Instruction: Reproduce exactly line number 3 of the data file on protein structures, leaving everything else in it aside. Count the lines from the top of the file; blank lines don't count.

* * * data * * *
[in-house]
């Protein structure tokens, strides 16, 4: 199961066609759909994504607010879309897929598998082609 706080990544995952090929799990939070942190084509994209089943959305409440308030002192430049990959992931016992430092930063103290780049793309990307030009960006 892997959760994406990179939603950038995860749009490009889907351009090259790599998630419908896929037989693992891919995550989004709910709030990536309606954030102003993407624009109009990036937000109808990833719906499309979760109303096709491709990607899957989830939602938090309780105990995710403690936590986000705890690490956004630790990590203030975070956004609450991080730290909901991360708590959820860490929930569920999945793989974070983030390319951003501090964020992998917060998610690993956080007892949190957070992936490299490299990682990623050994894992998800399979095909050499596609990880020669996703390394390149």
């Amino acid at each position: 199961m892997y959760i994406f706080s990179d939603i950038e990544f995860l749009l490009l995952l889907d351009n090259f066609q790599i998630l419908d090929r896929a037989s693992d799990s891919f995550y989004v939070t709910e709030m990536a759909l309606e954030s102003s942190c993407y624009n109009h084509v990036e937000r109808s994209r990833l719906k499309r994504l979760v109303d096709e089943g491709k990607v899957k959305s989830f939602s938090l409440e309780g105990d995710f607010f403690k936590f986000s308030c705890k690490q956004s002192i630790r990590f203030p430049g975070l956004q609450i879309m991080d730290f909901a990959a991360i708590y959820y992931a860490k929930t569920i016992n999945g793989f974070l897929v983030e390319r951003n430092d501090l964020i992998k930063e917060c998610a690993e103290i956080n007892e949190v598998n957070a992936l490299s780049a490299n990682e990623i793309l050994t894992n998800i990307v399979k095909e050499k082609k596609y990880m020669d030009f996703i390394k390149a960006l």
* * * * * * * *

């Amino acid at each position: 199961m892997y959760i994406f706080s990179d939603i950038e990544f995860l749009l490009l995952l889907d351009n090259f066609q790599i998630l419908d090929r896929a037989s693992d799990s891919f995550y989004v939070t709910e709030m990536a759909l309606e954030s102003s942190c993407y624009n109009h084509v990036e937000r109808s994209r990833l719906k499309r994504l979760v109303d096709e089943g491709k990607v899957k959305s989830f939602s938090l409440e309780g105990d995710f607010f403690k936590f986000s308030c705890k690490q956004s002192i630790r990590f203030p430049g975070l956004q609450i879309m991080d730290f909901a990959a991360i708590y959820y992931a860490k929930t569920i016992n999945g793989f974070l897929v983030e390319r951003n430092d501090l964020i992998k930063e917060c998610a690993e103290i956080n007892e949190v598998n957070a992936l490299s780049a490299n990682e990623i793309l050994t894992n998800i990307v399979k095909e050499k082609k596609y990880m020669d030009f996703i390394k390149a960006l």